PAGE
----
Executed at Newgate, 18th of January, 1803, for the Murder of his Wife and Child, by drowning them in the Paddington Canal; with a Curious Account of Galvanic Experiments on his Body
THE unfortunate George Foster, whose conviction, as stated by the Lord Chief Baron in charging the jury, was most entirely upon circumstantial evidence, was put upon his trial, on the horrid charge above-mentioned, at the Old Bailey, January 14, 1803.
The first witness was Jane Hobart, the mother of the deceased, who stated, that she lived in Old Boswell-court, and that for some time back, the deceased and her infant lived with her, but that she generally went on the Saturday nights to stay with the prisoner, who was her husband; that she left the witness for that purpose a little before four o’clock, on the evening of Saturday the 4th of December, taking her infant child with her; and that she never heard of her from that time until she was found drowned in the Paddington canal. The prisoner had four children by her daughter -- the one above alluded to, another was dead, and two were in the workhouse at Barnet.
Joseph Bradfield, at whose house the prisoner lodged, in North-row, Grosvenor-square, saw the deceased with him on the Saturday night of the 4th of December, and they went out together about ten o’clock on the Sunday morning. The prisoner returned by himself between eight and nine o’clock at night, which did not appear remarkable, as the deceased was not in the habit of sleeping there, except on the Saturday nights. This witness did not consider them to be on very good terms, arising, as he believed, from the deceased’s wishing to live with the prisoner: she used to call at his lodgings once or twice in the week, besides the Saturdays, on which nights she always waited to get some money from him. On the Sunday following, the prisoner and another person went with the witness to see his mother at Highgate, and on their return, the prisoner asked if his wife had been at his lodgings; but which, on his cross-examination, he admitted might arise from his being surprised at her not coming as usual.
Margaret Bradfield, wife of the last witness, corroborated his testimony, with the addition, that on the Wednesday she saw the child which had been found in the Paddington canal, and which she was positive was the same that the deceased had taken out with her on the Sunday morning.
Eleanor Winter, who kept what was usually called the Spotted Dog, but which is now called the Westbourne Green tavern, between two and three miles from Paddington, along the canal, swore that she perfectly recollected the prisoner coming to her house on the morning of the 5th of December, with a woman and a child with him: they staid at her house, where they had some beefsteaks, beer, and two glasses of brandy, till near one o’clock. -- While they were there, she observed the woman to be crying, and heard her say, she had been three times there to meet a man who owed her husband some money, and that she would come no more. This witness had seen the body of the woman that was found in the canal, and she was certain of its being the same woman, who was with the prisoner at her house, on the above morning.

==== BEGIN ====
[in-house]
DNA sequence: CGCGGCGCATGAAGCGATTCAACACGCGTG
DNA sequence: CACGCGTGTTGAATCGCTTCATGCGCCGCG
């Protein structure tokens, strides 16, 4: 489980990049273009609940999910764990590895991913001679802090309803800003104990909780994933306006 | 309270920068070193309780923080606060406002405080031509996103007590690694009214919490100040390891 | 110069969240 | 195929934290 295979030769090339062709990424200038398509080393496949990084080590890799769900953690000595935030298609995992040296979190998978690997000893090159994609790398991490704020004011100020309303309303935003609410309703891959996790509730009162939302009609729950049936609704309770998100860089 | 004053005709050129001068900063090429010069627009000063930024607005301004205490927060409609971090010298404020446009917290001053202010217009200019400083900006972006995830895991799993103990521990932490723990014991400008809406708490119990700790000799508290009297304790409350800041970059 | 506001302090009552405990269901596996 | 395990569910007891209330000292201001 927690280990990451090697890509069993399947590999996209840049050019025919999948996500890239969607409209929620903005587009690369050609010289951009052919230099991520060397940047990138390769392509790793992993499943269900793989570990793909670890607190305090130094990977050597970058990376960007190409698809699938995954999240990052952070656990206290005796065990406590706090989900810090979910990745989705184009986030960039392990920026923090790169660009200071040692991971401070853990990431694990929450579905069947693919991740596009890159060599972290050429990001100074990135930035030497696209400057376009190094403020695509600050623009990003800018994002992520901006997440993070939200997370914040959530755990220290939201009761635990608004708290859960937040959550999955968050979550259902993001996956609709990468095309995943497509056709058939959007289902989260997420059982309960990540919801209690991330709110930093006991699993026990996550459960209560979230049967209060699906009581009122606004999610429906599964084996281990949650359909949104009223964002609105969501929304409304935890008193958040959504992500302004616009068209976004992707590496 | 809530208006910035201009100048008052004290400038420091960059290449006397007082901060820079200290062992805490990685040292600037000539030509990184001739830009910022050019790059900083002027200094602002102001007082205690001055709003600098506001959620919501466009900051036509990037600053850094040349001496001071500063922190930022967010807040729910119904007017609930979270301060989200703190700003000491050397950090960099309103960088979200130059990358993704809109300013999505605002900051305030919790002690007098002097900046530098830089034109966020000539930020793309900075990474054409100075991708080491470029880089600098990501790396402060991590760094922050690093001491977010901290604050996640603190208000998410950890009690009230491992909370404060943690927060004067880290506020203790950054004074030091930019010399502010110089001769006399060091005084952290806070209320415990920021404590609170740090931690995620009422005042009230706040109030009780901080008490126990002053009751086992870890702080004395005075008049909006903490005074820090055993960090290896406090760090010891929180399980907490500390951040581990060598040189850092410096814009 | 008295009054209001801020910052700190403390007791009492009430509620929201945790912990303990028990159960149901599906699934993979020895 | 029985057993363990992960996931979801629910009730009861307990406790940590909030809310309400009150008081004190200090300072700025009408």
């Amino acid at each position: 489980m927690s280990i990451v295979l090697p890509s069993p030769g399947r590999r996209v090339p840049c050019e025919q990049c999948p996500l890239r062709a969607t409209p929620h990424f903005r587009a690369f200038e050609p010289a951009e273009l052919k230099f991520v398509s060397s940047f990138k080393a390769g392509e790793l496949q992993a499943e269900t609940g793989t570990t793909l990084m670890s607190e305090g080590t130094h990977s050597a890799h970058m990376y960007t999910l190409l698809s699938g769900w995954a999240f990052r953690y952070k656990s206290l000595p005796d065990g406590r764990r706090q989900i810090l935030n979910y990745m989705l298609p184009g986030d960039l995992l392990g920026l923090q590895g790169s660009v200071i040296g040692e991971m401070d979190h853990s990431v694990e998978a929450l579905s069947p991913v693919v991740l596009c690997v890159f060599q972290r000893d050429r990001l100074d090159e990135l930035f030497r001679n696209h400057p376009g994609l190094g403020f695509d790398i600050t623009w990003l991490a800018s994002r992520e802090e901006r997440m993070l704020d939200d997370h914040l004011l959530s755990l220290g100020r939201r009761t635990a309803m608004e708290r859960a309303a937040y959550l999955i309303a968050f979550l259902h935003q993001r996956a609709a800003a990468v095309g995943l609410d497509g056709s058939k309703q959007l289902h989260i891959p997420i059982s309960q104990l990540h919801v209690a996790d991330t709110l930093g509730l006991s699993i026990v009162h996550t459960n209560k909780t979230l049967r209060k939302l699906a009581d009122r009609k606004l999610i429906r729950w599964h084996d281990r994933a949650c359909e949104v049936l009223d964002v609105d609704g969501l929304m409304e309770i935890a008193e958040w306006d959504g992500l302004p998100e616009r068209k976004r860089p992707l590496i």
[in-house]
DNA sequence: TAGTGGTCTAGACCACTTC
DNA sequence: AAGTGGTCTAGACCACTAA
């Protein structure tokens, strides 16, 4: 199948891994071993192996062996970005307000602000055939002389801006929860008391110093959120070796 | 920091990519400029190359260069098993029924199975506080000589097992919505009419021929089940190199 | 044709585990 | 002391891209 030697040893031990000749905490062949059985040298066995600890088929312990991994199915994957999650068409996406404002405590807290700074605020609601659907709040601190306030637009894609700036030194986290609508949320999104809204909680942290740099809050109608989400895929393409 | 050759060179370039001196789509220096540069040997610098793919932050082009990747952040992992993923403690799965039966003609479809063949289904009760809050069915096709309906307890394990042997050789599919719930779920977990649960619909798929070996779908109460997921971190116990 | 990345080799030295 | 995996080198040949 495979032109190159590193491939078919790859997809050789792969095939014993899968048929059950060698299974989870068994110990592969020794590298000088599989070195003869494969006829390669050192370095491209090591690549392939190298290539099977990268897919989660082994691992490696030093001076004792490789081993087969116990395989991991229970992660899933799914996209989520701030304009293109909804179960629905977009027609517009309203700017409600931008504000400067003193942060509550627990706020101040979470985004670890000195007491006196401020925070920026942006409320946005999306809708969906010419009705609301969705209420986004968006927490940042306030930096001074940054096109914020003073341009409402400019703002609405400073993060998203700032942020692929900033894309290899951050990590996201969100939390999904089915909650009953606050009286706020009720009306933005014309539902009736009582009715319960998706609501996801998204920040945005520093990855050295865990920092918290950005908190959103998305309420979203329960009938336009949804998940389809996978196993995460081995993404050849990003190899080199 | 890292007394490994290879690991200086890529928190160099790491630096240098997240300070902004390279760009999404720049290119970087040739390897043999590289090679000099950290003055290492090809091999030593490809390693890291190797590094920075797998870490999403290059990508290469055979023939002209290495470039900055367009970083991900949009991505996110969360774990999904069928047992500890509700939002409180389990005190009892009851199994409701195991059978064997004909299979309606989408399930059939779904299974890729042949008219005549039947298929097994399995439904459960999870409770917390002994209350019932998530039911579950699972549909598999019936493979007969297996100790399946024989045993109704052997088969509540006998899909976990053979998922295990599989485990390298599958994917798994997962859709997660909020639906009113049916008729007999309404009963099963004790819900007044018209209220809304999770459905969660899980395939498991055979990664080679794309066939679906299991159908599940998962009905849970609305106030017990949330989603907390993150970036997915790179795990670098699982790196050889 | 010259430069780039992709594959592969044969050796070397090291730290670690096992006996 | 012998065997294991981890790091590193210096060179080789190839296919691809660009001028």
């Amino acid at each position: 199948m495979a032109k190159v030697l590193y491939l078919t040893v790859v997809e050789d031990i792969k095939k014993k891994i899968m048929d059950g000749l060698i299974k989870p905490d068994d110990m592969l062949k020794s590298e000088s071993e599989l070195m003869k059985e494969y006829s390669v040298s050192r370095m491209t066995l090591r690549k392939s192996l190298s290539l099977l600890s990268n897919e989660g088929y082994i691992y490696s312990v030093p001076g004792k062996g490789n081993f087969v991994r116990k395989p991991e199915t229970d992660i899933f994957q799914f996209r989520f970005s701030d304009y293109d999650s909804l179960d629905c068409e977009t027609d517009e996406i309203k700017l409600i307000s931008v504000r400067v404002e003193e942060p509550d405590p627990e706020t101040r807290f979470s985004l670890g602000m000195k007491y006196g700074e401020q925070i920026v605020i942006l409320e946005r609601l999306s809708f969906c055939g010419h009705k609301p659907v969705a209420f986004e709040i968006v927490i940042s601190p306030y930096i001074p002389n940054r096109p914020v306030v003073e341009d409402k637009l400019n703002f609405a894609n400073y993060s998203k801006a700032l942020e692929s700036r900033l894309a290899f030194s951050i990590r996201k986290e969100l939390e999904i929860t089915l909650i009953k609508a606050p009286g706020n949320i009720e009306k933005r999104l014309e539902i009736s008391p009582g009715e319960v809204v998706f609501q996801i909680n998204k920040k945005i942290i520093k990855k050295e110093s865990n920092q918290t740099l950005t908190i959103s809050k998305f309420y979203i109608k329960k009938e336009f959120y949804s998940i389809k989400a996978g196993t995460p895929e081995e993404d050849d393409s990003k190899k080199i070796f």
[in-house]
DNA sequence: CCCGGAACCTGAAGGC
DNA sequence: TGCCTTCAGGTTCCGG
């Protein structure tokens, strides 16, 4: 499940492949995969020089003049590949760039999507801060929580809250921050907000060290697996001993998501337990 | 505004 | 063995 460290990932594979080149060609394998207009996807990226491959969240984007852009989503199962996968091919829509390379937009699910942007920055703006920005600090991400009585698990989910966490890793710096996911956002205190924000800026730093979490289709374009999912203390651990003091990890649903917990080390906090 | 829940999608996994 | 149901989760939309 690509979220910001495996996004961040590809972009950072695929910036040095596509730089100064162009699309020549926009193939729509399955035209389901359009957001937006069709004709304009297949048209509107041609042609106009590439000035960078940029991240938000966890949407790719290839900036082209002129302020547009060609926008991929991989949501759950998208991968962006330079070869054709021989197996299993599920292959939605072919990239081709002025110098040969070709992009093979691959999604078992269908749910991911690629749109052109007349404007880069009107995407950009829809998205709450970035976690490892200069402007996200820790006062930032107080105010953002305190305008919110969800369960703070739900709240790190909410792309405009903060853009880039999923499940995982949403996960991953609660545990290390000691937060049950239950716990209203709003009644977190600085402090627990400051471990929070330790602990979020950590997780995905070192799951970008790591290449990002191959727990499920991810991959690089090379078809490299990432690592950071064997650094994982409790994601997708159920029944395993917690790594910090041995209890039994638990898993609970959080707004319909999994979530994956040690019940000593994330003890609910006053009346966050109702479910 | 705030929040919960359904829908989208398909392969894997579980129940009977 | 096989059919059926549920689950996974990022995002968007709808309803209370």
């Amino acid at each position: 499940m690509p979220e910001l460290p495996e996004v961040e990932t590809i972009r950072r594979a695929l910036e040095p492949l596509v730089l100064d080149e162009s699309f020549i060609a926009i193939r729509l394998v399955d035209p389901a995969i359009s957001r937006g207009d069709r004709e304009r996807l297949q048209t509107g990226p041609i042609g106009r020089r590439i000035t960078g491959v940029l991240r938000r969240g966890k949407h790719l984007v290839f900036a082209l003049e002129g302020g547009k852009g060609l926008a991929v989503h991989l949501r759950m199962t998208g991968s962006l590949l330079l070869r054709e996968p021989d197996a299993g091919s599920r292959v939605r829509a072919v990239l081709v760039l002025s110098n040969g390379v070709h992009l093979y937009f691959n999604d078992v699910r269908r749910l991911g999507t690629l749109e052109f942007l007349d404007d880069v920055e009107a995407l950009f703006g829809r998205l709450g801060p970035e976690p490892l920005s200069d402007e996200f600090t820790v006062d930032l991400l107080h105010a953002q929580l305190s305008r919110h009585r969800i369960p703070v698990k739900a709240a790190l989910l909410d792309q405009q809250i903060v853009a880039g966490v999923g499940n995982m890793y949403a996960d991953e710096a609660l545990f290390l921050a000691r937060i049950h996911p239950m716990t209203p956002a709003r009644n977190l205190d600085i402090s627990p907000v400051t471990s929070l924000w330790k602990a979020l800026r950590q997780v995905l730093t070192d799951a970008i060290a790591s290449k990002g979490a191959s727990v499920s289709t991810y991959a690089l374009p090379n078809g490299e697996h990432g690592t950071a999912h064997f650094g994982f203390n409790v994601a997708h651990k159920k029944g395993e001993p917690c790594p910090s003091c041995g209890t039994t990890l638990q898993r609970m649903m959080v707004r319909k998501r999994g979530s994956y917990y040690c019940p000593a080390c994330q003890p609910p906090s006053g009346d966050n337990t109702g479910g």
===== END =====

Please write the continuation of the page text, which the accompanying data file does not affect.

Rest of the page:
John Goff, waiter at the Mitre tavern, about two miles further on the canal, related, that the prisoner, with a woman and child, came to their house some time about two o’clock on Sunday the 5th of December: they had two quarterns of rum, two pints of porter, and went away about half past four. The Mitre is situated on the opposite side of the canal to the towing path; and when the prisoner and the woman went away, they turned towards London on that side of the canal, though there was no path-way, and it would take them at least a quarter of an hour to get to the first swing-bridge to cross over; there was a way to pass through a Mr. Fillingham’s grounds, which would lead them to the Harrow-road, and which he believed to be much nearer than the side of the canal: but then persons going that way got over the hedge, and he perceived from the kitchen window where he was standing, the prisoner and the woman go beyond that spot. They had no clock in the house, but he had no doubt as to the time, from its being very near dark when they went away. On being questioned by one of the jury, he said, that besides thc place to which he alluded for passing through Mr. Fiilingham’s ground, there was a gate about one hundred yards farther on, and to svhicb the prisoner and woman had not got over when he lost sight of them.